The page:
Have you ever noticed that sometimes the source of inspiration or clarity can come from the most unlikely source? Recently I was listening to a talk back sports radio show where one of the hosts was asked the question, “What has been the biggest change to Football in the last 40 years?”. To add some context here, ‘Football’ is the Australian variety (AFL), which for our international readers can seem quite strange at times. Two teams of 22 players, 18 on an oval field at any one time, using an oval shaped ball. The fundamentals of the game are reasonably simple.
Ok so back to the radio show, and the answer was “Interchanges (substitutions)”. In years gone by, a substitute was generally only used by coaches when someone was injured or playing poorly, with the accepted thinking being you wanted your best players on the field. Then one coach started substituting even his best players every 7 or 8 minutes. The impact was profound because it meant that players could play at maximum capacity in short bursts for longer. So profound was the impact that every team soon followed the same trend.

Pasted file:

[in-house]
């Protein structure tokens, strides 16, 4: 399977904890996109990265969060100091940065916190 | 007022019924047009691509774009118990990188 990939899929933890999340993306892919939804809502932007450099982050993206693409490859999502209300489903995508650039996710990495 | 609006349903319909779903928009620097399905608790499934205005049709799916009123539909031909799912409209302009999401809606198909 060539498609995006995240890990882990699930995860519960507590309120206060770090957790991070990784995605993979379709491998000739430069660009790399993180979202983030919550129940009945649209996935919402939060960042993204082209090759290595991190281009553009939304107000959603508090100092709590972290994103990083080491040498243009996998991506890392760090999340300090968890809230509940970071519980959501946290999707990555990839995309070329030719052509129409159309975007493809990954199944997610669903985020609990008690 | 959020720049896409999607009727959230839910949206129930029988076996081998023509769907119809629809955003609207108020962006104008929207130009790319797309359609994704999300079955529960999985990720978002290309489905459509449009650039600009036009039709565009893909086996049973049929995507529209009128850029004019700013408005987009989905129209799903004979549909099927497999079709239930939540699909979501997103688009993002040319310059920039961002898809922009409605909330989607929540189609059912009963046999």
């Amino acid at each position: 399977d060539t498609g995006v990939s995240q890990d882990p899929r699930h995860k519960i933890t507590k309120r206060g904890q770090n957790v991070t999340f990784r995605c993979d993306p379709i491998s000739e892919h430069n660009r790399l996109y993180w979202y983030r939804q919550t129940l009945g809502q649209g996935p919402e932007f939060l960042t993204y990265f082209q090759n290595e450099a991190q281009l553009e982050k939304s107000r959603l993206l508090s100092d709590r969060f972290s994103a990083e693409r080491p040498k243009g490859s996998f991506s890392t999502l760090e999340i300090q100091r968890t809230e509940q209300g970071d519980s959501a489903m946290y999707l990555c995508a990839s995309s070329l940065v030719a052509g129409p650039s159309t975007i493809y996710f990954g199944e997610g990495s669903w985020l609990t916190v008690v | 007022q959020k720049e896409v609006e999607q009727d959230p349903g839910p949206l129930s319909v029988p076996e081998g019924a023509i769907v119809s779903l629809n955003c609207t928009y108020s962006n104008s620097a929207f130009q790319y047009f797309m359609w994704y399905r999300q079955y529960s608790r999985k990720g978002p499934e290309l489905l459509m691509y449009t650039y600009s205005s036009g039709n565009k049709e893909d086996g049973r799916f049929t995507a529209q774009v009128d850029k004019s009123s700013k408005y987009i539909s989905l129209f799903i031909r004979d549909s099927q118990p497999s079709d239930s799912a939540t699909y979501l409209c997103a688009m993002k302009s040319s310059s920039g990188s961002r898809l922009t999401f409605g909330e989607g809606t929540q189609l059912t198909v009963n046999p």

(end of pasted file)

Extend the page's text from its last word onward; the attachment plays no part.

Reality is that virtual platforms are never going to completely replace hardware testing. Recognise as well that not every test you develop can or should be run on a virtual platform. Does that mean virtual platforms should be bypassed and you continue to wait for hardware to become available? Of course not. VLAB Works is developing flexible virtual platforms that allow developers to quickly get running as many tests as make sense. This may mean that the virtual platform is only a partial representation or derivative of the target hardware. But does that really matter?
By simply challenging your assumptions, the long established benefits of early debug and testing are within reach. The added benefit is that software is generally more robust, particularly to differences in timing, and portable between hardware architectures.